China has not commented specifically on the multi-billion dollar Blue Whale deal, though mouthpiece media has blasted Tillerson’s Senate confirmation comments on the South China Sea. The China Daily said in a January 13 op-ed that Tillerson’s remarks were “a mish-mash of naivety, shortsightedness, worn-out prejudices and unrealistic political fantasies.” It added: “Should he act on them in the real world, it would be disastrous.”

The Exxon Mobil-PetroVietnam venture was announced while Kerry was in Hanoi and Vietnam Communist Party General Secretary Nguyen Phu Trong was in Beijing meeting with Chinese President Xi Jinping, where the two signed a joint communiqué on cooperation and peace. The pro forma agreement is not expected to resolve or even mitigate the South China Sea disputes.

Hanoi and Beijing maintain a wide network of cooperative ties and agreements despite their South China Sea disputes. Whether these agreements, including a joint steering committee to oversee relations, help to restrain bilateral ructions or are useless in the face of serious disputes, such as China’s 2014 incursion into Vietnam’s EEZ, is difficult to say due to the opaque nature of both nominally communist regimes.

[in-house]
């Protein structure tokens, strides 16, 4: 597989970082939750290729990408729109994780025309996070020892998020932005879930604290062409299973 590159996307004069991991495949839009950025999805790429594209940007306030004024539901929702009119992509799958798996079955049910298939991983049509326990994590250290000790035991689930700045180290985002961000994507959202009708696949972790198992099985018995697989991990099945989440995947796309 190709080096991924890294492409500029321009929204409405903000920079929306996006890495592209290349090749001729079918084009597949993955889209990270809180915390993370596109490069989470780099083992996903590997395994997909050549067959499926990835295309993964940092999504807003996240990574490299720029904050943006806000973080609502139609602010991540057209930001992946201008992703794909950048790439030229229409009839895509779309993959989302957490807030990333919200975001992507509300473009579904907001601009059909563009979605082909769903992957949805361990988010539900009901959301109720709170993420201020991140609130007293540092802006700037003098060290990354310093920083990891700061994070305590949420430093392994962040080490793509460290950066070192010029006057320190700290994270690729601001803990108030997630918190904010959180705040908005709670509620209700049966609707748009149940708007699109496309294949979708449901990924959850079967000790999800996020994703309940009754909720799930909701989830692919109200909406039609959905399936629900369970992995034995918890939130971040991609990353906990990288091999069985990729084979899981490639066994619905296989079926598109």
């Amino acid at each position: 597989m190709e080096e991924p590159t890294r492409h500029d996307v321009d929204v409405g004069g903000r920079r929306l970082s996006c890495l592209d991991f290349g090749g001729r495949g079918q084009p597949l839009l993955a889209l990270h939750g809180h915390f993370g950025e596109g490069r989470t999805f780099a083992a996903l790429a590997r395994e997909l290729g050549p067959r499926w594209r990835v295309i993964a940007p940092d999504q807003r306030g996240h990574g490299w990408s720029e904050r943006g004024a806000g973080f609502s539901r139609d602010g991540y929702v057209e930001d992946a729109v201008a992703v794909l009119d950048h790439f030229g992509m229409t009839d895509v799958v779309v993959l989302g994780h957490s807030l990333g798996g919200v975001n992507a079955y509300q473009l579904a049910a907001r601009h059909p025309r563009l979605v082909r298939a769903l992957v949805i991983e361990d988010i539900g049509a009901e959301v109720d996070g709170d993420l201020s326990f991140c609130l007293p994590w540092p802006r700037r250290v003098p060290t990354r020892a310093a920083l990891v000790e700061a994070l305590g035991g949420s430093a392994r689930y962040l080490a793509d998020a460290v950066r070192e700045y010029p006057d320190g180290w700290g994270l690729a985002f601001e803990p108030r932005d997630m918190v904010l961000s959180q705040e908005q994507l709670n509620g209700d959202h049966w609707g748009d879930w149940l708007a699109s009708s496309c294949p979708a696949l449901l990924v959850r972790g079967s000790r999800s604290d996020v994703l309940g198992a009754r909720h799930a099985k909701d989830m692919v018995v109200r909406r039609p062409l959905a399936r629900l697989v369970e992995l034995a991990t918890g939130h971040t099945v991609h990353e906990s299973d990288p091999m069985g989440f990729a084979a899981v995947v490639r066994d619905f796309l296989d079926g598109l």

This handout photo taken on June 23, 2014 and released to AFP on June 24, 2014 by Vietnam's maritime police allegedly shows a Chinese boat (L) supposedly ramming a Vietnamese vessel (R) in contested waters near China's deep sea drilling rig in the South China Sea. Chinese state media and authorities said  on June 20 that China was sending another four oil rigs to the South China Sea as Beijing and Hanoi traded accusations over an increasingly heated territorial row.  The move marked a fresh escalation of the dispute that erupted after China deployed the giant Haiyang Shiyou 981 rig seven weeks ago into waters Hanoi claims, a move that also sparked a wave of deadly anti-Chinese riots in Vietnam.    AFP PHOTO / VIETNAM'S MARITIME POLICE---EDITORS NOTE--- RESTRICTED TO EDITORIAL USE - MANDATORY CREDIT "AFP PHOTO / VIETNAM'S MARITIME POLICE" - NO MARKETING NO ADVERTISING CAMPAIGNS - DISTRIBUTED AS A SERVICE TO CLIENTS / AFP PHOTO / MARITIME POLICE / MARITIME POLICE
This handout photo taken on June 23, 2014 allegedly shows a Chinese boat (L) supposedly ramming a Vietnamese vessel (R) in contested waters near China’s deep sea drilling rig in the South China Sea. Photo: AFP / Vietnam Maritime Police